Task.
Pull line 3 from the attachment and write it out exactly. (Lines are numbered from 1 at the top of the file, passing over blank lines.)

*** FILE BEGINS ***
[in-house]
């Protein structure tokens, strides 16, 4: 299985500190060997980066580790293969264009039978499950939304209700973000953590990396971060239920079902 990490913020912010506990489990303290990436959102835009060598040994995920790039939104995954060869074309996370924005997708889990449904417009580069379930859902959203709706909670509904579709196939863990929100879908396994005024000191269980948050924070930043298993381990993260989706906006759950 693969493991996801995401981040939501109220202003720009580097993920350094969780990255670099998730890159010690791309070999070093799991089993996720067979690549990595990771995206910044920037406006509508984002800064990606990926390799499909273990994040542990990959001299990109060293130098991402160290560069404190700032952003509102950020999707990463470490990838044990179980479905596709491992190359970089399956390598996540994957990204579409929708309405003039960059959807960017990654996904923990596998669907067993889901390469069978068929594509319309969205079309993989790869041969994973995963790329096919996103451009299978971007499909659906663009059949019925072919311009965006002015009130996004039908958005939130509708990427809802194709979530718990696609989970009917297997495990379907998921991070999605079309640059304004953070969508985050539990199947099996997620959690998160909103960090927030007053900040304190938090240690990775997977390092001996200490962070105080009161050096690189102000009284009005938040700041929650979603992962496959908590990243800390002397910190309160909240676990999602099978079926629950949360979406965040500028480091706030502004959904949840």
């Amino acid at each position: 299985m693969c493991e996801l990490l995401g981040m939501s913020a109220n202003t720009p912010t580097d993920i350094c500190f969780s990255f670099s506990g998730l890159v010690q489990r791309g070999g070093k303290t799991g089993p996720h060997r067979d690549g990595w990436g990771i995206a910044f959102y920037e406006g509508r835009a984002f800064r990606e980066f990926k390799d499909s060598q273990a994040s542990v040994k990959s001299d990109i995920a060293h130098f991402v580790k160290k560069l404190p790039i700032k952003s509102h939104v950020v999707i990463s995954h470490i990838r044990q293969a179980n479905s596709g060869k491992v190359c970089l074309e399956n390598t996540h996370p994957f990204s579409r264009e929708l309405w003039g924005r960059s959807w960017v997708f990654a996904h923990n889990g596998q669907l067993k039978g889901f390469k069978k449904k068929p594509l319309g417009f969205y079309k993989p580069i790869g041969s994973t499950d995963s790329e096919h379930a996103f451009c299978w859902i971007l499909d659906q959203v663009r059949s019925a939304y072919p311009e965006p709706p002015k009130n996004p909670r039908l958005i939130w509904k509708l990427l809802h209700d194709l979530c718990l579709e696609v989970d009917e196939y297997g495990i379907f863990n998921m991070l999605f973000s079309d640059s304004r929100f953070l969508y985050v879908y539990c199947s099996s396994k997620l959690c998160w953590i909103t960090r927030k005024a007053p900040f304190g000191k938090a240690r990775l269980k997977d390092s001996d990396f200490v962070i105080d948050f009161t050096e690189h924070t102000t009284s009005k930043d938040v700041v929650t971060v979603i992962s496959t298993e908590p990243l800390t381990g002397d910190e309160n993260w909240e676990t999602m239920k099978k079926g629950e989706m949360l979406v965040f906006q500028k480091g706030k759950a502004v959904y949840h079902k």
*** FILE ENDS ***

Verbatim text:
């Amino acid at each position: 299985m693969c493991e996801l990490l995401g981040m939501s913020a109220n202003t720009p912010t580097d993920i350094c500190f969780s990255f670099s506990g998730l890159v010690q489990r791309g070999g070093k303290t799991g089993p996720h060997r067979d690549g990595w990436g990771i995206a910044f959102y920037e406006g509508r835009a984002f800064r990606e980066f990926k390799d499909s060598q273990a994040s542990v040994k990959s001299d990109i995920a060293h130098f991402v580790k160290k560069l404190p790039i700032k952003s509102h939104v950020v999707i990463s995954h470490i990838r044990q293969a179980n479905s596709g060869k491992v190359c970089l074309e399956n390598t996540h996370p994957f990204s579409r264009e929708l309405w003039g924005r960059s959807w960017v997708f990654a996904h923990n889990g596998q669907l067993k039978g889901f390469k069978k449904k068929p594509l319309g417009f969205y079309k993989p580069i790869g041969s994973t499950d995963s790329e096919h379930a996103f451009c299978w859902i971007l499909d659906q959203v663009r059949s019925a939304y072919p311009e965006p709706p002015k009130n996004p909670r039908l958005i939130w509904k509708l990427l809802h209700d194709l979530c718990l579709e696609v989970d009917e196939y297997g495990i379907f863990n998921m991070l999605f973000s079309d640059s304004r929100f953070l969508y985050v879908y539990c199947s099996s396994k997620l959690c998160w953590i909103t960090r927030k005024a007053p900040f304190g000191k938090a240690r990775l269980k997977d390092s001996d990396f200490v962070i105080d948050f009161t050096e690189h924070t102000t009284s009005k930043d938040v700041v929650t971060v979603i992962s496959t298993e908590p990243l800390t381990g002397d910190e309160n993260w909240e676990t999602m239920k099978k079926g629950e989706m949360l979406v965040f906006q500028k480091g706030k759950a502004v959904y949840h079902k």